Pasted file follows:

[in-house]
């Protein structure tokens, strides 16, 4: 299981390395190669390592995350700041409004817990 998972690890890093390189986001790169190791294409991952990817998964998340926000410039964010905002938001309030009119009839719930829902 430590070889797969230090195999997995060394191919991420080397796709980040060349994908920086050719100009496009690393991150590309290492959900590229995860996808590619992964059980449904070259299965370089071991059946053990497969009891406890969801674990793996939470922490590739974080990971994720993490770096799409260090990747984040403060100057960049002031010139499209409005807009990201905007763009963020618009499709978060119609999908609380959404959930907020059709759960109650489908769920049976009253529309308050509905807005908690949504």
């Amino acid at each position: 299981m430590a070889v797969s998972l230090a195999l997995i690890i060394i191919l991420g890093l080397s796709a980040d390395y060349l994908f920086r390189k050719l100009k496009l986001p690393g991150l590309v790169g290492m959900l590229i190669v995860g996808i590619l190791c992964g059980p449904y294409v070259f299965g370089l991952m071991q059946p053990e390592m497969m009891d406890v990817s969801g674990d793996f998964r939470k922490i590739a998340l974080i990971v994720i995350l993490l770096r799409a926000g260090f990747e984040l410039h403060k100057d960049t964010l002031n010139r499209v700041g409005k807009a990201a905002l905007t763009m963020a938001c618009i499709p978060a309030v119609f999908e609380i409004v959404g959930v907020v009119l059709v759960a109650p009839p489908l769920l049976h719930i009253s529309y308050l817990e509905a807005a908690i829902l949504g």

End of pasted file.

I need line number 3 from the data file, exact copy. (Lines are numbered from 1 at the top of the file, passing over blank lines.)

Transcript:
């Amino acid at each position: 299981m430590a070889v797969s998972l230090a195999l997995i690890i060394i191919l991420g890093l080397s796709a980040d390395y060349l994908f920086r390189k050719l100009k496009l986001p690393g991150l590309v790169g290492m959900l590229i190669v995860g996808i590619l190791c992964g059980p449904y294409v070259f299965g370089l991952m071991q059946p053990e390592m497969m009891d406890v990817s969801g674990d793996f998964r939470k922490i590739a998340l974080i990971v994720i995350l993490l770096r799409a926000g260090f990747e984040l410039h403060k100057d960049t964010l002031n010139r499209v700041g409005k807009a990201a905002l905007t763009m963020a938001c618009i499709p978060a309030v119609f999908e609380i409004v959404g959930v907020v009119l059709v759960a109650p009839p489908l769920l049976h719930i009253s529309y308050l817990e509905a807005a908690i829902l949504g």